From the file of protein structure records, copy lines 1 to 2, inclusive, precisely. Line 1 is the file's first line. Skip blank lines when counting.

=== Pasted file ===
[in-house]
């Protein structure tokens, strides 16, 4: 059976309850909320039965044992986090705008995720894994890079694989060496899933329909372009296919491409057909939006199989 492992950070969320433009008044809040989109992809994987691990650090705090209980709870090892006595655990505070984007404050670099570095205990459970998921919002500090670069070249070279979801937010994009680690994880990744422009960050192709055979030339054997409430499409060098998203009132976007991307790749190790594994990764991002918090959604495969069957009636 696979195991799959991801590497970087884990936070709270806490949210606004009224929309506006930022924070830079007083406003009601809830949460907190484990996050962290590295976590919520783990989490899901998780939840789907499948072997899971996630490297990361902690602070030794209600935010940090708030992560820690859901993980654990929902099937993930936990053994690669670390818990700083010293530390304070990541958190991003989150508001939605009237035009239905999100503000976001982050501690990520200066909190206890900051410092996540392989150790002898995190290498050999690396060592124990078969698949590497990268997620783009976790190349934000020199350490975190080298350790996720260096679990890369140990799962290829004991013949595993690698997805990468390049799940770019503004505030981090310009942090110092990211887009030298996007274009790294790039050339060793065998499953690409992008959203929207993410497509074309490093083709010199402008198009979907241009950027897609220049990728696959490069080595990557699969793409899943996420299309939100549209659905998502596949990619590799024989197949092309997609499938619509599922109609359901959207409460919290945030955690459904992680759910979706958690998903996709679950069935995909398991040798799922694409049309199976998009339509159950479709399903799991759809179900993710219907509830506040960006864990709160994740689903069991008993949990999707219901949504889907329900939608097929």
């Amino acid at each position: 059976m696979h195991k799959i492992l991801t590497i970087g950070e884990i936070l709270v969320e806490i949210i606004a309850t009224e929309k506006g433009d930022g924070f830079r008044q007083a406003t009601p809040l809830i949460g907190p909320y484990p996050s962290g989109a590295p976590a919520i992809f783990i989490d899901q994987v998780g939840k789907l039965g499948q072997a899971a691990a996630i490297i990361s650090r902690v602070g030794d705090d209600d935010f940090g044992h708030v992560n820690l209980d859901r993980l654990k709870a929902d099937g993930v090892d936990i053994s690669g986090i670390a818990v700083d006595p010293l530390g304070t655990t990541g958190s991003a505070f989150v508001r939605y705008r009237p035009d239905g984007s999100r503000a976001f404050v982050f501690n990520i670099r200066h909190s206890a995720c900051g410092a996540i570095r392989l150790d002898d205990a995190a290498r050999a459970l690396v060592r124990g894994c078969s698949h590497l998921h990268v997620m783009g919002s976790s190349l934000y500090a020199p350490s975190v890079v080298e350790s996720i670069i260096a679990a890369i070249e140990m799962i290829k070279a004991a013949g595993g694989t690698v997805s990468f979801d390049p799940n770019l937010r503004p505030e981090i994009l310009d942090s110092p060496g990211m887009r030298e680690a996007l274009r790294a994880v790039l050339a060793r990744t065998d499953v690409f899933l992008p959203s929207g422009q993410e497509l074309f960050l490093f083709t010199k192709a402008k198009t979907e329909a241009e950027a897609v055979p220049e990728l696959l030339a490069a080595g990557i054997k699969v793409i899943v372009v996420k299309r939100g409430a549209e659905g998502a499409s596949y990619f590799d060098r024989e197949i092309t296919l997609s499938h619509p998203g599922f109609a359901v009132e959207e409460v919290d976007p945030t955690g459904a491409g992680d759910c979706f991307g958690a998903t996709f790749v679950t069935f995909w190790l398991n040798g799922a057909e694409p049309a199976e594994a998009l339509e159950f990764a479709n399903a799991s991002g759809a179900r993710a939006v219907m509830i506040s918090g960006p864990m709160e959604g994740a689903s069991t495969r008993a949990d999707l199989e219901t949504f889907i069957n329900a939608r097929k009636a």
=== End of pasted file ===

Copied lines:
[in-house]
């Protein structure tokens, strides 16, 4: 059976309850909320039965044992986090705008995720894994890079694989060496899933329909372009296919491409057909939006199989 492992950070969320433009008044809040989109992809994987691990650090705090209980709870090892006595655990505070984007404050670099570095205990459970998921919002500090670069070249070279979801937010994009680690994880990744422009960050192709055979030339054997409430499409060098998203009132976007991307790749190790594994990764991002918090959604495969069957009636 696979195991799959991801590497970087884990936070709270806490949210606004009224929309506006930022924070830079007083406003009601809830949460907190484990996050962290590295976590919520783990989490899901998780939840789907499948072997899971996630490297990361902690602070030794209600935010940090708030992560820690859901993980654990929902099937993930936990053994690669670390818990700083010293530390304070990541958190991003989150508001939605009237035009239905999100503000976001982050501690990520200066909190206890900051410092996540392989150790002898995190290498050999690396060592124990078969698949590497990268997620783009976790190349934000020199350490975190080298350790996720260096679990890369140990799962290829004991013949595993690698997805990468390049799940770019503004505030981090310009942090110092990211887009030298996007274009790294790039050339060793065998499953690409992008959203929207993410497509074309490093083709010199402008198009979907241009950027897609220049990728696959490069080595990557699969793409899943996420299309939100549209659905998502596949990619590799024989197949092309997609499938619509599922109609359901959207409460919290945030955690459904992680759910979706958690998903996709679950069935995909398991040798799922694409049309199976998009339509159950479709399903799991759809179900993710219907509830506040960006864990709160994740689903069991008993949990999707219901949504889907329900939608097929």